Chiltern Firehouse: Nee Naw. Nee Naw. Nuno.
Save the grunting doorman, entering the courtyard of swanky new hotel Chiltern Firehouse is a breath of fresh air from the hubbub of Mayfair on the other side. Mr Happy’s demeanour softens ever so slightly when I confirm that I have a reservation in the Restaurant, what a relief to feel accepted. Back to the courtyard; it’s easy to imagine beautiful bodies buzzing about here in warmer climes to come. Such a vast outside space is unheard of in this neck of the woods, and what a big draw it will be. Next step of the checking in process is the cloakroom, where I am warmly welcomed by a pretty woman dressed in a bubblegum pink silk jumpsuit. Things are looking up. The final step, arriving at reception, is very much a turn-left-when-you-board-a-plane scenario; more slender stunners dressed in the same jumpsuit thingy in different colours welcome you on board and you feel rather smug about the whole thing.
Other than the best looking fire brigade I’ve ever seen, first impressions are how breathtaking the space is. With cubby holes for a hot date to big tables for a lavish celebration, and an abundance of carefully placed mirrors in between, I imagine spending many an occasion here. Look, if you’re going to burn a hole in your bank balance, or preferably someone else’s, you may as well do it in the lap of luxury.Darty is running late. Eternal optimist and all that, this means I’ve got time for a sharpener. The bar is sleek and somewhere I would have little difficulty whiling away a few hours. ‘If it ain’t broke, don’t fix it’ is what I have to say about the Negroni, meaning don’t mess with it y’hear, it’s perfectly formed as it is. Anyway, a hot french man convinces me to try naughty sounding Baise En Ville. Come on, what am I not going to like about gin stirred down with vermouths and bitters? Just as I’m onto my second, Darty arrives, sporting a have-you-seen-the-bird-at-reception smile. As ever, he opts for the girly much more elegant-sounding option, Ravello Breeze; gin shaken with lillet and saffron. Decadence. Although not big on tequila tails before dinner, next time I’ll try the Kinky Matador, a ridiculously delicious-sounding blend of tequila, campari, Dubonnet, sherry and grapefruit bitters with a lime twist. Yes Sir! We are sat at a long countertop facing the open kitchen. When there’s just two of you, I dig this style of dining, not because it’s takes the focus off of each other, but because it’s informal and you’re welcomed a little bit behind the curtain of the kitchen. And this immaculately decked out kitchen is something I am quite happy looking at; there’s a large team lead by Nuno Mendes of Viajante and the Corner Room, with a lot of kit, but everyone mucks in and gets the job done. Rather than an air of mayhem, there is a buzzy vibe that even the most cynical of us couldn’t help but feel. It is my kind of theatre.
Only one of the five snacks is gluten free, guess we’ll be having that then. We also fire crab doughnuts into the mix, simply because I’ve heard so much about them, I feel it would be rude not to. The cauliflower florets are crunchy and although I could eat truffle with anything, on anything, the truffle paste to cauliflower ratio is a bit top heavy. Darty’s juicy flavour-packed crab in a bouncy brioche bun ‘doughnuts’ live up to all the hype. Rather than filling us up with breads and spreads, I am a fan of this snack element while we peruse the menu. The sommelier hovers a bit but I know he’s just trying to do his job; we keep him at bay by ordering a Sancerre Rose which he seems to approve of.Just to be clear, there is not one thing on this menu that I wouldn’t love to try. Even just looking at the cooking methods happening in front of us; sous vide, char-grilling, Big Green Egg-ing, it’s clear that no stone has gone unturned. If this isn’t enough, there’s also a raw bar, where it’s crudo this and tiger’s milk that. A Caesar salad sounds safe no matter how you say it, but Mendes’ style shines through; replacing chicken with crispy chicken skin. It’s a small tweak but a key one. Grilled octopus is tender and complemented by mushies and aubergine. The King of the Sea is roasted and beautifully plated with raw and cooked heritage carrots. When heritage is put in front of fruit/veg, it basically means that item in various colours, and in this case, I enjoy ribbons of golden carrots and sweet sticky roasted purple carrots, all gorgeous with the meaty turbot. Of course the roasted short rib is a knock out; hazelnut and bone marrow make it a melt-in-the-mouth sensation. The sides should’ve got a right seeing to, but for some bizarre reason we only order the maple-Bourbon sweet pots. I’m expecting chunky crispy sweet spuds, so when a dainty Le Creuset pot of silky puree turns up, I am underwhelmed. Don’t get me wrong, they are top dog, just not what I expected, or fancied. By dessert, the fluffy cloud of rockstar food and pink Sancerre I am floating on feels so good, I even get involved with apple panna cotta. Here Mendes essentially gives Baked Alaska a whole new meaning, herb granita takes any sickly sweetness out of the dish too; right up my street. On the other hand, Darty goes to town with rich chocolate tart which showcases the cocoa bean in all its glory. With the likes of the Mercer and the Standard under his belt, it’s evident that hotelier Andre Balazs doesn’t do anything by halves, and his execution of Chiltern Firehouse is no different. Having Nuno Mendes at the helm of the kitchen is a class act; he leads a fiery brigade, smashing out plate after plate of comfort food with class.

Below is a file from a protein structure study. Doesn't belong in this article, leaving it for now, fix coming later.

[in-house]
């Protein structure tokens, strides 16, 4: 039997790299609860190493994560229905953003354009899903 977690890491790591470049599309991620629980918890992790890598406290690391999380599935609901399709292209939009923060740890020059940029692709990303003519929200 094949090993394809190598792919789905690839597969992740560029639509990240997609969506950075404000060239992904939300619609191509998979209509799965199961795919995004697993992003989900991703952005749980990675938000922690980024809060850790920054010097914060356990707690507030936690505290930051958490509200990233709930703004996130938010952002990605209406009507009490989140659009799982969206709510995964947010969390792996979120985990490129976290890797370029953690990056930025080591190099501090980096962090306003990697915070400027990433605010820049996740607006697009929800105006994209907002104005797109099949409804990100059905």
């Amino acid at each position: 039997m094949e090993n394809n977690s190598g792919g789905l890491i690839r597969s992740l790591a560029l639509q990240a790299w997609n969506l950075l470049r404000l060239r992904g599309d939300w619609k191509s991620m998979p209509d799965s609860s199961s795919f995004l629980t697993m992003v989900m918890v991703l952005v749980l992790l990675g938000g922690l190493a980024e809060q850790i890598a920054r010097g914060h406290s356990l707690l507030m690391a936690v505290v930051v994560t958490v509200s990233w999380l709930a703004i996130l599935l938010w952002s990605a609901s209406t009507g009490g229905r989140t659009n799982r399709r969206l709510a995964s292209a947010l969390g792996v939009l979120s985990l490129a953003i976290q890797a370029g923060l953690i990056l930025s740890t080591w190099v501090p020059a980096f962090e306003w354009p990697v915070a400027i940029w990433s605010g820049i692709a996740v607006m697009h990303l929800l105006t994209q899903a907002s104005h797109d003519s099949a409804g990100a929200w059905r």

Five Very Kerri things about Chiltern Firehouse
- Nuno Mendes
- Courtyard and a half
- Eye candy
- Cigarettes & Men (you’ll see what I mean)
- Comfort food with class